Told through the eyes of Tony, a regretful 60-year-old divorcee, The Sense of an Ending is a short, deeply meditative story about a story – about how we constantly make stories of our own lives in order to make sense of the things that have happened and are happening to us.
The novel begins with the all too recognisable artless naivety of youth, as Tony and his trio of friends, including Adrian, the new, enigmatic addition to the gang, find their places within their clique and the wider world as they go off to university.
It’s at university that Tony meets his first proper girlfriend, the strange but captivating Veronica, changing his once reverential relationship with Adrian forever and setting in motion the series of events culminating with the writing of a drunken, angry letter that causes Tony a great deal of regret in his old age.
This an inward-looking book, satirising the falsely neat narrative events ‘of the people in you normally read about in novels’, with an inward looking man at the centre of the story. Tony reflects back on fractured, unreliable memories, obscured by time and emotion, dissecting snippets of actions, events and words, trying to figure out his place in the story and what might have been different if he hadn’t have been one of those people that just let life happen to him.
Having not read the other books on the 2011 Man Booker short-list, I can’t say whether The Sense of An Ending was a deserving winner, but I can see why it won the prize. There is a lot of humanity within this book, by which I don’t mean that the characters treat each other particularly humanely – they really don’t – but that it offers painfully realistic examples of how people really are. The fragility of Tony’s emotions and his frustration with his memory – just what did that tiny gesture by Veronica’s mum mean 40 years ago? Did it mean anything? – was something I readily saw in myself as I lived through his story, Feeling this sympathy for Tony helped I think, because on the whole he isn’t a particularly likeable character – quite possibly because he, and his selfishness, is all too real.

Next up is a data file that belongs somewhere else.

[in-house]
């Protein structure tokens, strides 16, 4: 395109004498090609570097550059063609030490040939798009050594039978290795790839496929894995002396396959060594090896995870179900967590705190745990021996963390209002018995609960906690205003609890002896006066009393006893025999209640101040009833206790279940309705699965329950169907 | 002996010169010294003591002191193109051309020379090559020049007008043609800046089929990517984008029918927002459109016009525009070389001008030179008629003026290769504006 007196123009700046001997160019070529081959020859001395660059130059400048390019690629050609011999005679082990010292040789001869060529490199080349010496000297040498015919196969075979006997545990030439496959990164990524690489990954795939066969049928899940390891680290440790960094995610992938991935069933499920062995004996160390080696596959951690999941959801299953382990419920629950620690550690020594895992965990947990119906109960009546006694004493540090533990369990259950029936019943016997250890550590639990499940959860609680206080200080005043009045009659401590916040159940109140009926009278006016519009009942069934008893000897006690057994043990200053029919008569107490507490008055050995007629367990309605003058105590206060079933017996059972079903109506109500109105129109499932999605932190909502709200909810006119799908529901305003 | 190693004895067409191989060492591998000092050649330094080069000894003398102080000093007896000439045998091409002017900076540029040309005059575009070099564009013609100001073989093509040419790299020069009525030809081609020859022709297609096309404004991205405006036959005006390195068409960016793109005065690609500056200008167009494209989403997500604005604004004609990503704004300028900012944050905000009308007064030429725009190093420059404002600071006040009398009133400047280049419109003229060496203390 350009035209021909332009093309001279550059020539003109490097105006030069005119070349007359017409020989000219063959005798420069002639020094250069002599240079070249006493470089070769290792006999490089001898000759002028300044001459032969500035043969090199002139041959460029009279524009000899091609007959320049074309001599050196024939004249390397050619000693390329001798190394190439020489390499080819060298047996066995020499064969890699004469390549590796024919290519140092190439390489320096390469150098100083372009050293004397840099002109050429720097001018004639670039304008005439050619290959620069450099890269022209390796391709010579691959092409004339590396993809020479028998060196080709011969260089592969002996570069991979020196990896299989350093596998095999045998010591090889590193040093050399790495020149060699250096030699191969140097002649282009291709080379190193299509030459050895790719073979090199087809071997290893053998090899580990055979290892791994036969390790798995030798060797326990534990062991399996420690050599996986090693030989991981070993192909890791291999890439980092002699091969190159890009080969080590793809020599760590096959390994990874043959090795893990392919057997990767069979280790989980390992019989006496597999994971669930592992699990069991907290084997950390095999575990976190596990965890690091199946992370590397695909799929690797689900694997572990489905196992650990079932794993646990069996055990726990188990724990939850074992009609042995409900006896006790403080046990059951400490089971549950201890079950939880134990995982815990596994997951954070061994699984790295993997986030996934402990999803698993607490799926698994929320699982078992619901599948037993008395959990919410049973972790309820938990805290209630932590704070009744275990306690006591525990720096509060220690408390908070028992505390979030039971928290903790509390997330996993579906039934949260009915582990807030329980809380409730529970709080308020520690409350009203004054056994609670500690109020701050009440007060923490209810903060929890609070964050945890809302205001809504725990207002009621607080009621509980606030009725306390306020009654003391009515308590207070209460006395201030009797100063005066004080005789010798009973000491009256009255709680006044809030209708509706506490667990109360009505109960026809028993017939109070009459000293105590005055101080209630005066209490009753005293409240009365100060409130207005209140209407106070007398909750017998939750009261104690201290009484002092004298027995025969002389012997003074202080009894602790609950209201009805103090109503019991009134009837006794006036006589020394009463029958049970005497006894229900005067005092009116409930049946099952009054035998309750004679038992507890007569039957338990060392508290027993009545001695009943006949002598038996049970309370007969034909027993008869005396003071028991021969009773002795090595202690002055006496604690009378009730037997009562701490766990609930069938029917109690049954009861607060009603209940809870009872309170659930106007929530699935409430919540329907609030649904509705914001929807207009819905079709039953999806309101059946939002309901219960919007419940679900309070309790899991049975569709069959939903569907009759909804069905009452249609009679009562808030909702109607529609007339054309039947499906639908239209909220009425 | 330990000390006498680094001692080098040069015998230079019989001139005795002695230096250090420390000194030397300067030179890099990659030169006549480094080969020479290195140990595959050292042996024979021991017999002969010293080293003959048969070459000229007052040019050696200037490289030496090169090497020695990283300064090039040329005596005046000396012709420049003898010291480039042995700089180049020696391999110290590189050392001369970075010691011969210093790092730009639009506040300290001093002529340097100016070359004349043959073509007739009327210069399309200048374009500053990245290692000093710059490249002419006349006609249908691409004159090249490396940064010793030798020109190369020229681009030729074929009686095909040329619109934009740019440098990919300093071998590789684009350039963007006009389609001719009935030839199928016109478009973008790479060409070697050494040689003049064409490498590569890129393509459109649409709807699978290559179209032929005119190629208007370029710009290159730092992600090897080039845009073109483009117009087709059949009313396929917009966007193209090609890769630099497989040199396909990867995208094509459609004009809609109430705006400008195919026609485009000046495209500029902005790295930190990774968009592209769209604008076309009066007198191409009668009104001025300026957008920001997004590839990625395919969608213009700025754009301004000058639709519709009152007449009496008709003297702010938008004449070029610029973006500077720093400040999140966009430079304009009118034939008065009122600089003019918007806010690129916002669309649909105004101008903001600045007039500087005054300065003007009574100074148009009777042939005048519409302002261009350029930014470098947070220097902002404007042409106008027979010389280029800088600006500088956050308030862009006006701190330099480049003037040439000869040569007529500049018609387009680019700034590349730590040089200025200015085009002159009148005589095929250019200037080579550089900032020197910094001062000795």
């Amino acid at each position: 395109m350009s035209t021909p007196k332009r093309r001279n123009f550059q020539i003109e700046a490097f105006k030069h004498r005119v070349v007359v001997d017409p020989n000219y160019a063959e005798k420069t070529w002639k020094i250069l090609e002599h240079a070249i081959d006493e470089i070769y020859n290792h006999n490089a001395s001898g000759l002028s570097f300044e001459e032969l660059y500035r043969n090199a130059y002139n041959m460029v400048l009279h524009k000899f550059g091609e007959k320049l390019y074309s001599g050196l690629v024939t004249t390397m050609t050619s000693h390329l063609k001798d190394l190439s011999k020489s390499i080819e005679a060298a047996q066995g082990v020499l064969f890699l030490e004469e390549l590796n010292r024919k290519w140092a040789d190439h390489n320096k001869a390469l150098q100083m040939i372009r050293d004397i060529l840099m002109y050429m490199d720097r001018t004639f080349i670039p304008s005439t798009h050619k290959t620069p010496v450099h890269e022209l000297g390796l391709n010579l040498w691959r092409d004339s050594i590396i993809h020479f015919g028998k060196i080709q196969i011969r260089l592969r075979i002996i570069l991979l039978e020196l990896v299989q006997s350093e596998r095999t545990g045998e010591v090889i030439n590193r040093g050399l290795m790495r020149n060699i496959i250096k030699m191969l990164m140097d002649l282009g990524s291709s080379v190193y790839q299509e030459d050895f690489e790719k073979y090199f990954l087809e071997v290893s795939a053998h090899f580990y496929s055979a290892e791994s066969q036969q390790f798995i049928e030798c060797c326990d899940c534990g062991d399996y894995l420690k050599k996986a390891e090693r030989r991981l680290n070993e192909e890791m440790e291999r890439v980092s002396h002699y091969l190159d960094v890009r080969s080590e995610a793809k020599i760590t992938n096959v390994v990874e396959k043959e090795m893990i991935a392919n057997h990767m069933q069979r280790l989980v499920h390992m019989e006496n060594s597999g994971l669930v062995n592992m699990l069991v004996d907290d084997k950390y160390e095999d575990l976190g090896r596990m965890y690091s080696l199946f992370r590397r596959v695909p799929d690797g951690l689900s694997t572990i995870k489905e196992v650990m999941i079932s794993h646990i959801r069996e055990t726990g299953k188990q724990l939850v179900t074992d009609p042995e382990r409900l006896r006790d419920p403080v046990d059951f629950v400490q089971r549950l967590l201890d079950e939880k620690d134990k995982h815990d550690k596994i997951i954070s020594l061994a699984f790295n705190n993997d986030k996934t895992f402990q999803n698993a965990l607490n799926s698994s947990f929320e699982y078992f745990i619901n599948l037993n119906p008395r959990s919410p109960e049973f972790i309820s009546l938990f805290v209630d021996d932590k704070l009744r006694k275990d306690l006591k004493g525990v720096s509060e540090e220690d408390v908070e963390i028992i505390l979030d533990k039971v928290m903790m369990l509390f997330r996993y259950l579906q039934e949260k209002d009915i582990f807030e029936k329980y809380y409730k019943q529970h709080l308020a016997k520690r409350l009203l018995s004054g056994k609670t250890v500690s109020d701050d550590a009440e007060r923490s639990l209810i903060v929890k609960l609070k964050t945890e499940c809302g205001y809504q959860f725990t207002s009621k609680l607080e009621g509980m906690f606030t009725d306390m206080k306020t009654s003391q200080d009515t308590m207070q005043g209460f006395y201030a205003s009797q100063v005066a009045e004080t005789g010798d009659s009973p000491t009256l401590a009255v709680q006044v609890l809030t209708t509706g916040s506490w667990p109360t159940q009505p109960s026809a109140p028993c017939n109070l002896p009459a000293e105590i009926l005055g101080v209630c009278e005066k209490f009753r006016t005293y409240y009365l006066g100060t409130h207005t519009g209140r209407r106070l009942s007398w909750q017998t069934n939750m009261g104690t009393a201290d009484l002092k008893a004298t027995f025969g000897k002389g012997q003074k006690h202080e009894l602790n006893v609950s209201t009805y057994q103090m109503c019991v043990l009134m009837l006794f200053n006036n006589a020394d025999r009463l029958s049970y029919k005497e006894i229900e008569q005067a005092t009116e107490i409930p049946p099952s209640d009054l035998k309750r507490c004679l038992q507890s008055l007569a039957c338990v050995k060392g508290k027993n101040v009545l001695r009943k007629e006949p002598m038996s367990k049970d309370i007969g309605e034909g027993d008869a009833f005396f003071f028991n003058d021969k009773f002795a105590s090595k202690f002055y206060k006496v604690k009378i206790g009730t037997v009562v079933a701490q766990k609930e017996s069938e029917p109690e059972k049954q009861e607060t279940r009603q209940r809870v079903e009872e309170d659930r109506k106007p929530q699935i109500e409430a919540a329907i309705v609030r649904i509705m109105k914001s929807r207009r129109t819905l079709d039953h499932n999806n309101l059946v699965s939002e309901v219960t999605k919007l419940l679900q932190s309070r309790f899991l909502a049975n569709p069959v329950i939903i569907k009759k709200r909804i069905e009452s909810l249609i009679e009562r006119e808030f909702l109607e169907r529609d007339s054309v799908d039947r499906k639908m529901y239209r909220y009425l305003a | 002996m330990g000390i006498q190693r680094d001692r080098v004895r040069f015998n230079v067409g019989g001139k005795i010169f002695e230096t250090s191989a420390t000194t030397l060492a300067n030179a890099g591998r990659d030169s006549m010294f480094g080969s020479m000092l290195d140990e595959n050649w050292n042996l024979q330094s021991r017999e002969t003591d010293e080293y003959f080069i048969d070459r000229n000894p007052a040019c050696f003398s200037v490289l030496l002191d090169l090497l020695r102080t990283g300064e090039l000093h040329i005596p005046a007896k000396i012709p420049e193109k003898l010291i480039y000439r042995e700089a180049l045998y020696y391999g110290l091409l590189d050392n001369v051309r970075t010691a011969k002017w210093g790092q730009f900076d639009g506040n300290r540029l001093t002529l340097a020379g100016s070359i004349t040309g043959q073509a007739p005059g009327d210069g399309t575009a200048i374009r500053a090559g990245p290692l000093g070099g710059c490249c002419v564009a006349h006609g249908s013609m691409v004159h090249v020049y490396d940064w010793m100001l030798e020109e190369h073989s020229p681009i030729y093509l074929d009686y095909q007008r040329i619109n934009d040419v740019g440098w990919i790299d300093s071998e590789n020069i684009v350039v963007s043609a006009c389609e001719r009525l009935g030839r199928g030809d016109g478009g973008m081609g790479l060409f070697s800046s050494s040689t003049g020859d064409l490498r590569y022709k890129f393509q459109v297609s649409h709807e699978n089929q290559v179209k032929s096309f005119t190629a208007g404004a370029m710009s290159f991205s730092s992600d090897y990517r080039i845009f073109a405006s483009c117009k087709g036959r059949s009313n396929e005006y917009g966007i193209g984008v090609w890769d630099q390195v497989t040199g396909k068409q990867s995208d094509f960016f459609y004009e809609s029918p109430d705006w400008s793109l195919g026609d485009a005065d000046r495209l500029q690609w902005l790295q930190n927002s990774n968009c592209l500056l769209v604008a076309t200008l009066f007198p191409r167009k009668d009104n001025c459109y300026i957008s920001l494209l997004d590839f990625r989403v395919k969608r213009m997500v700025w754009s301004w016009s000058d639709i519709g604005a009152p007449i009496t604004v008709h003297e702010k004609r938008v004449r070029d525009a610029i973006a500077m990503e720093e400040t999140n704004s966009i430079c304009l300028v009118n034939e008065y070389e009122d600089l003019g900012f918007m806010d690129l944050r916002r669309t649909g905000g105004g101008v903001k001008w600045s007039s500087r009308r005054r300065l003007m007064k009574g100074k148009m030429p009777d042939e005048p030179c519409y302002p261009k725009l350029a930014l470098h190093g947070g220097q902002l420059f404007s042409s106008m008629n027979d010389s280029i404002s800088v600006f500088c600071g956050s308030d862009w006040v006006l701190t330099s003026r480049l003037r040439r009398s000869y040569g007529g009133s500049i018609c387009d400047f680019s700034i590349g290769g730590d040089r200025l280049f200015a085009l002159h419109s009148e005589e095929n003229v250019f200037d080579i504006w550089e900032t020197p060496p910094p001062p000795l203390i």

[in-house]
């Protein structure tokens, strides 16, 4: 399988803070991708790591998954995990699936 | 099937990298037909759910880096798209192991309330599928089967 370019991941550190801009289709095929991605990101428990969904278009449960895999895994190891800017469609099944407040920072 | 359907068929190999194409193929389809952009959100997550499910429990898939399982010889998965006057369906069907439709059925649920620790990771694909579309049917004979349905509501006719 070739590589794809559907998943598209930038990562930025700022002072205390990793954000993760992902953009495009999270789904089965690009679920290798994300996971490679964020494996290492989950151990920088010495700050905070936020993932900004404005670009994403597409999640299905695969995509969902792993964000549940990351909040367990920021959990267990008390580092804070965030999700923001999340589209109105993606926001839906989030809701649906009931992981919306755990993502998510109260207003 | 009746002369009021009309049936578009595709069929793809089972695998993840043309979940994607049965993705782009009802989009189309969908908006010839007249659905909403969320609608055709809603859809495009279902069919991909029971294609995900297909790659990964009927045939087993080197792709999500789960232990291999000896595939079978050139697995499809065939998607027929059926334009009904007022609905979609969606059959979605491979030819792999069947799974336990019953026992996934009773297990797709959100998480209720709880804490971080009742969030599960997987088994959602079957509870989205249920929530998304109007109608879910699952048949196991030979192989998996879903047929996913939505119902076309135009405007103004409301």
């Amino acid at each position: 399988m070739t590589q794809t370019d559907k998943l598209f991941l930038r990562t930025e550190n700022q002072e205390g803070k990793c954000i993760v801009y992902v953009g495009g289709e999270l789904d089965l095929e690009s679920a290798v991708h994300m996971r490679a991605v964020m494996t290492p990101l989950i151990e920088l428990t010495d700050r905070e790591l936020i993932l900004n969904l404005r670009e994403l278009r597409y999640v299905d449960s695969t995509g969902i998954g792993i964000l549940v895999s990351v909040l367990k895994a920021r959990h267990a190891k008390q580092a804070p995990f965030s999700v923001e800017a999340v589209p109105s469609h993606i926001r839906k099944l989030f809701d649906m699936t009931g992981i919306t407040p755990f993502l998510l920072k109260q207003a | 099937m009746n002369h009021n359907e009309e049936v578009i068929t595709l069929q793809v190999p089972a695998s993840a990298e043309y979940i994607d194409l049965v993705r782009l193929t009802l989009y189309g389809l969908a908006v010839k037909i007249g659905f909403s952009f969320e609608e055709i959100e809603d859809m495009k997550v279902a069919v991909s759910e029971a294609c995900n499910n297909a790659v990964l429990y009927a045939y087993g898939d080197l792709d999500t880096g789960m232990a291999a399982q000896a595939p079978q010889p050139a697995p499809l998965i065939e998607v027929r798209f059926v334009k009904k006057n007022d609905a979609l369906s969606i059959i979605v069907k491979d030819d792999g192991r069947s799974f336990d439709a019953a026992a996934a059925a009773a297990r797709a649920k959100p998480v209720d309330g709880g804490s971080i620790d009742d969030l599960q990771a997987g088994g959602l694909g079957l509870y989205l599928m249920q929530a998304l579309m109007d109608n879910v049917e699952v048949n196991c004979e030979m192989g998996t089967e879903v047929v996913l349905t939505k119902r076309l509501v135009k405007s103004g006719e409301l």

In life, as in this book, many issues would resolve themselves if people just sat down and talked things through. Instead, what usually happens is that things are left unspoken. We often expect people to just get it and get angry, resentful and frustrated when they don’t. One of the most poignant moments in the novel is Tony hearing some news that undermines the entire narrative he has concocted for all that has happened to him, and all he can think about is how thin-cut chips are better than pub-style thick-cut ones because they keep the salt better and are less ‘potatoey’. Where the mind takes us is often where we don’t want it to.
I went to a talk by Philip Pullman a while back, where he suggested that having a good, interesting story to tell at your death is what gives life meaning. That resonated with me, and The Sense of an Ending had me thinking about this idea again. Tony’s story is filled with regret, and he was all too aware that his story was his own; it bore little or no relation to the story of those whose lives were tangled with his, showing just how much of our lives are lived inside our heads.